Lea is a very easy baby and we are very grateful for this. She is generally a good eater and a good sleeper (she has already gone for stretches as long as five hours at a time of sleep, which is amazing). She was having a bit of a problem of choking while nursing at first but Sharon figured out quite quickly that this had everything to do with Sharon's abundant (one might even argue overabundant) milk supply. So, with the help of a newly acquired hand pump (the Medela Harmony), Sharon's managed to mostly take care of this problem. Pumping a few ounces of foremilk (which was also making Lea a bit gassy and colicky) has mostly alleviated this problem.
We suspect that Lea has put on a bit of chub this week (we'll know for sure tomorrow when we visit the ped's with both kids). She is certainly more alert for longer stretches of time; and her right eye, which had been sort of oogy and crusty looking, is much better and she can now open it more fully).
Here are a few recent pictures of Lea that Sharon took with her iPhone:
And here's one of me snuggled with Lea:
Hallie has been a great older sister so far. She still mostly calls Lea "baby" but clearly knows her name and uses it from time to time (and pronounces it beautifully). And she is very into kissing, hugging, and caressing her little sister:
She even got to hold her!
Hallie also loves returning Lea's items to her; any time Lea's hat falls off or there is a stray blankie around, Hallie will bring the lost object to her sister and try to put it in its proper place. It's too cute.
By and large, Hallie's been doing well. She's been suffering a bit from cabin fever (alleviated by the decent weather of the past couple of days; she was really going a bit stir crazy when it was icy and freezing cold around here last week). We've been a bit distracted around here of late (see opening line of this post) and I think Hallie has sensed this, but she's been pretty good about things.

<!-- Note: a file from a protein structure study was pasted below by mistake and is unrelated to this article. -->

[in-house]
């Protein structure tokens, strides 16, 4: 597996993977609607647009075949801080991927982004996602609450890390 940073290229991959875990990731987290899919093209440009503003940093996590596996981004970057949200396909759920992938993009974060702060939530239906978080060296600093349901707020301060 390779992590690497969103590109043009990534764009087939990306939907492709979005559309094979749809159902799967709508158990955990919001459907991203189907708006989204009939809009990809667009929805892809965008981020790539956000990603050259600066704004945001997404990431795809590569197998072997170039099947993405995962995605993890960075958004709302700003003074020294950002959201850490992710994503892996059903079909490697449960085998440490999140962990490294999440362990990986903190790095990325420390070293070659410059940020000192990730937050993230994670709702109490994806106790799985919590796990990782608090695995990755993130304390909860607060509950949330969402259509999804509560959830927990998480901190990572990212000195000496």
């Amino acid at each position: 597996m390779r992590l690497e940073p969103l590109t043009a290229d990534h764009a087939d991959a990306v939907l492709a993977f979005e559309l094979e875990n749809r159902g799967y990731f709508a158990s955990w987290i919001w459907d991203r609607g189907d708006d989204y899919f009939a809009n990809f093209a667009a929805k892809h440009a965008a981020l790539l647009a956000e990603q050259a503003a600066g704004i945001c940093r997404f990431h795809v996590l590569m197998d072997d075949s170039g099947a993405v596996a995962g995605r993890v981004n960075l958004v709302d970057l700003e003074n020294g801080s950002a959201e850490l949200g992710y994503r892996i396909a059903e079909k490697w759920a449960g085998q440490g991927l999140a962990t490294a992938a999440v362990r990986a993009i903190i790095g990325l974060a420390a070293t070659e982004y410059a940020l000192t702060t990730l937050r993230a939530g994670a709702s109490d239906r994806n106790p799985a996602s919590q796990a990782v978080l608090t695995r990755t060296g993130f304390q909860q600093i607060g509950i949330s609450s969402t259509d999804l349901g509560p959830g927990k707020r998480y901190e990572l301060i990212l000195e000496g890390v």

Meanwhile, her eating is going ok. We've managed to get her to eat a little bit of bread and toast (but heaven help us if it is dipped in anything or has any kind of topping, like goat cheese. That has proven to be the occasion for a major emotional meltdown of quite amazing proportions). Even more significantly, Hallie is eating fish: her record so far is one fish stick at a meal and a half ounce of grilled salmon at a meal. This is still rather slow going (the kid is a human Vitamix blender...she has to chew every mouthful until it is a complete puree and this takes a while) and she's not eating anything that resembles a normal toddler portion quite yet, but compared to where we were a few weeks or a month ago, she's made pretty major strides. Her feeding therapist, Barbara, feels that a lot of the issues Hallie's dealing with are sensory and behavioral at this point (where 'safe' foods are concerned; this in no way applies to the problems Hallie has with foods that make her sick and, interestingly, the behavioral stuff that we're seeing involves a lot of aversive techniques but not vomiting. It's been a good long while since Hallie has vomited at any meal).
That said, February has not been as spectacularly vomit-free as was January. Hallie's only had three spew-free days so far (out of ten) but that's okay; we're still making progress.
Anyway, I'm too tired to go on for much longer; I need to be up early to take Hallie to gym class and then off to three (!!!!) doctors' appointments (the anesthesia pre-cert, the dental consent visit; and the peds) so I need to cut things short. But I'll leave you with a couple of images of Hallie eating toast and one of Hallie looking super cute and very much like a kid and not a toddler at all):